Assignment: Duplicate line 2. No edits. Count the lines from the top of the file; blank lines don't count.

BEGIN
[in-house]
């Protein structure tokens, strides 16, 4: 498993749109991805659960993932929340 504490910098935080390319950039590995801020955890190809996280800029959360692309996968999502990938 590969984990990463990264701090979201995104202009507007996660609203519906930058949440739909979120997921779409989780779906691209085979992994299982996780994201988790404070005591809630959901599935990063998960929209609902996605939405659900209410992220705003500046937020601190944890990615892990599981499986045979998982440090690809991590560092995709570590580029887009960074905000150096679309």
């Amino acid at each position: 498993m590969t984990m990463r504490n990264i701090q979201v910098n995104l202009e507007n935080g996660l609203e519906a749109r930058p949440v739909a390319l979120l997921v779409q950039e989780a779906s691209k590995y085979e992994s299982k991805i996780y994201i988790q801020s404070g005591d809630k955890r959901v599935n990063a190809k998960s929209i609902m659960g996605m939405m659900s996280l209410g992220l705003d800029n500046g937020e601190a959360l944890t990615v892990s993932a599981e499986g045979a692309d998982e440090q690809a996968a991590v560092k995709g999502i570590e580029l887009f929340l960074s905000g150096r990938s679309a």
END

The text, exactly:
């Protein structure tokens, strides 16, 4: 498993749109991805659960993932929340 504490910098935080390319950039590995801020955890190809996280800029959360692309996968999502990938 590969984990990463990264701090979201995104202009507007996660609203519906930058949440739909979120997921779409989780779906691209085979992994299982996780994201988790404070005591809630959901599935990063998960929209609902996605939405659900209410992220705003500046937020601190944890990615892990599981499986045979998982440090690809991590560092995709570590580029887009960074905000150096679309």